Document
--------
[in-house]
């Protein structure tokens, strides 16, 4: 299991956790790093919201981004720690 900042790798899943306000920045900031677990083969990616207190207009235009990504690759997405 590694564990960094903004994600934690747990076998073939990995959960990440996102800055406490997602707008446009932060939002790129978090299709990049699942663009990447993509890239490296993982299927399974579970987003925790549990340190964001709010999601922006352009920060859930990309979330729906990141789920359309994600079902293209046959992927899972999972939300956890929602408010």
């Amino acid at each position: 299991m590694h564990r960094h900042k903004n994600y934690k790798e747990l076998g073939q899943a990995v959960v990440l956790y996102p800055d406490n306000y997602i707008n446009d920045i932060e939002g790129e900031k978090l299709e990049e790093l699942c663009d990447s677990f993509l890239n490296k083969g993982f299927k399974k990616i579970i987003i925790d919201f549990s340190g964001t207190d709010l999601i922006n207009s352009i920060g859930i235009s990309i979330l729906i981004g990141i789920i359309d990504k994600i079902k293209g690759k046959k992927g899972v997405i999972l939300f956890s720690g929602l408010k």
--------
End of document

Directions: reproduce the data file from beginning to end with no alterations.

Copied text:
[in-house]
């Protein structure tokens, strides 16, 4: 299991956790790093919201981004720690 900042790798899943306000920045900031677990083969990616207190207009235009990504690759997405 590694564990960094903004994600934690747990076998073939990995959960990440996102800055406490997602707008446009932060939002790129978090299709990049699942663009990447993509890239490296993982299927399974579970987003925790549990340190964001709010999601922006352009920060859930990309979330729906990141789920359309994600079902293209046959992927899972999972939300956890929602408010």
């Amino acid at each position: 299991m590694h564990r960094h900042k903004n994600y934690k790798e747990l076998g073939q899943a990995v959960v990440l956790y996102p800055d406490n306000y997602i707008n446009d920045i932060e939002g790129e900031k978090l299709e990049e790093l699942c663009d990447s677990f993509l890239n490296k083969g993982f299927k399974k990616i579970i987003i925790d919201f549990s340190g964001t207190d709010l999601i922006n207009s352009i920060g859930i235009s990309i979330l729906i981004g990141i789920i359309d990504k994600i079902k293209g690759k046959k992927g899972v997405i999972l939300f956890s720690g929602l408010k």